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StefanieC

Hi, new here!

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Hello,

My name is Stefanie Cole and I was diagnosed with Stage 4 NSCLC back in November 2017.  I have joined other on-line groups, but new to Lungevity.  I am 45 years old living in Goose Creek, SC with my husband and 3 children ranging in age from 18 to 7.  I am getting treatment at the same academic medical center that I worked  for(now retired disability), Medical University of South Carolina (MUSC).

My cancer journey began when 7 brain metastases were found. Prior to my diagnosis,  I had been having headaches, difficulty writing, typing and even walking.  My primary care doctor ordered a brain MRI and that's when they found 7 brain mets.  At first they thought I might have melanoma because I have so many moles, but CT confirmed a tumor in my right lower lung.  Then the bronoscopy confirmed NSCLC adenocarcinoma with mets to lymph nodes and brain. Needless to say everyone was shocked (actually, I was shocked for many months :).  I am a never smoker and hadn't had any issues with breathing or coughing.  I was quickly educated and learned that f you have lungs you can get lung cancer.  Gene testing showed that I was positive for the ROS1 gene rearrangement.  Back in early December I had Gamma Knife to zap the brain lesions and have been taking the targeted therapy med, Xalkori (Crizotinib).  I had some initial toxicity so I am on the lowest dosage of 250 mg per day. So far, good news is that my cancer is stable with shrinkage showing in my primary tumor, lymph nodes are clear, and all but 2 brain mets are gone. I am thankful that my first line treatment is a targeted medication instead of chemo and radiation.  Having cancer made me realize that every day is a blessing.  

I am looking to meeting other survivors!  

Stefanie

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Welcome, Stefanie!  Sorry to hear about the diagnosis, but great that you are doing so well!  Nice that you can get your treatment on familiar turf.  It's got to be challenging dealing with all of this when you've got young kids.  

I was lucky enough to have my cancer caught during a lung cancer screening (I was a smoker for many years, hence the screening).  Mine was staged 1b, so all I've needed is surgery (so far--hopefully that continues).

Glad you found us--there is a great group of people here, and some long-term survivors among us!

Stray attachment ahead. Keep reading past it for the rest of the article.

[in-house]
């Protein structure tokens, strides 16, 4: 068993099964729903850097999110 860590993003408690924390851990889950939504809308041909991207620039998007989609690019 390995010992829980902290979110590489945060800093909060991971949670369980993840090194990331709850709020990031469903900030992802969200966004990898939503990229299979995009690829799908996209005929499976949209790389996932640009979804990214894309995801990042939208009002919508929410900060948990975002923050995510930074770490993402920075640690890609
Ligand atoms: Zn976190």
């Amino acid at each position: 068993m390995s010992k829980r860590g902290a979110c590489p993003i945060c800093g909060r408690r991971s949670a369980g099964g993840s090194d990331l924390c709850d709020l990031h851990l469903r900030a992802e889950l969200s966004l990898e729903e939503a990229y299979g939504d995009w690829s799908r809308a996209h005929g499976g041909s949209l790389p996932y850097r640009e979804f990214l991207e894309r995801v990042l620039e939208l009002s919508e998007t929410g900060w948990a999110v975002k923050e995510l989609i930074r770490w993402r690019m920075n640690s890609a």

Teri

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Hello Stephanie, glad you found us.  Lung cancer is always a sad story and a lot to cope with.  So glad you are getting great care and 

from people you know and care about you.  Sounds like you are responding well to your treatment.  Are they planning anything for those 2 remaining brain mets?

Are you having any symptoms from them ?   I am sure this is also challenging for your family also.  Please keep us posted on how you are doing.  Feel free to ask 

questions also.  

Donna G

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Hi Stefanie, with 1 "f". I am Steffanie, with 2 "f's".  

I think we all can agree here that lung cancer sucks, sorry you are part of the club :(

I am happy to hear that your targeted therapy is working for you! My mom was originally diagnosed in November 2015 (what's up with November, all sorts of bad stuff happens to my family in November!). When she was diagnosed, she did not have the option for immunotherapy. So she received chemo and radiation after her lobectomy.  Now, with her recurrence, we find out that if she had been diagnosed just 18 months later, she would probably have had immunotherapy as her first line of treatment (and possibly not be in the situation she is in now).  It's amazing how fast lung cancer research is coming up with viable new treatments.

I hope you find Lungevity's forums helpful and engaging.  We are all here for you whenever you need to vent or have a question. And to also hear about your experience with Xalkori.

Take Care,

Steff (with 2 f's)

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Hi Stefanie with 1 "t", and welcome. Welcome to the club nobody wants to join. I'm glad to hear your treatment is working well. This is a good community for hope, support and information. Please stay around!

Bridget O

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Stefanie,

Welcome here.

I had precision radiation also -- CyberKnife -- but to my primary tumor in the lung. My type of lung cancer does not respond to targeted therapy and I'm glad yours does.  At our recent HOPE Summit, we had a presentation on targeted therapy including the effectiveness of treating ROS1 gene rearrangement with Xalkori (Crizotinib).  For some, this new drug is a sliver bullet.  It sounds like it is having an effect on your tumors. Perhaps your radiation oncologist is thinking of zapping the two remaining brain tumors again with precision radiation.

As others have said, recently introduced treatments and therapies have injected much needed hope into late-stage lung cancer survivors. I was diagnosed well before most of these treatments were introduced but survived nevertheless.  If I can survive, so can you.

Stay the course.

Tom

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Thanks everyone for the warm welcome!  

The two remaining brain mets are shrinking and look almost ghost like on the MRI.  They were much bigger than the other one's that I had. I am hopeful they will be gone by the next MRI in July.  

Tom, so glad you are doing well as a survivor.  I wish I didn't have stage 4 cancer, but thankful that I did have the mutation so that I can take targeted therapy meds.  It's about time that lung cancer survivors have more treatment options.  God willing, I am planning on attending the Hope Summit next year. 

Stefanie

 

 

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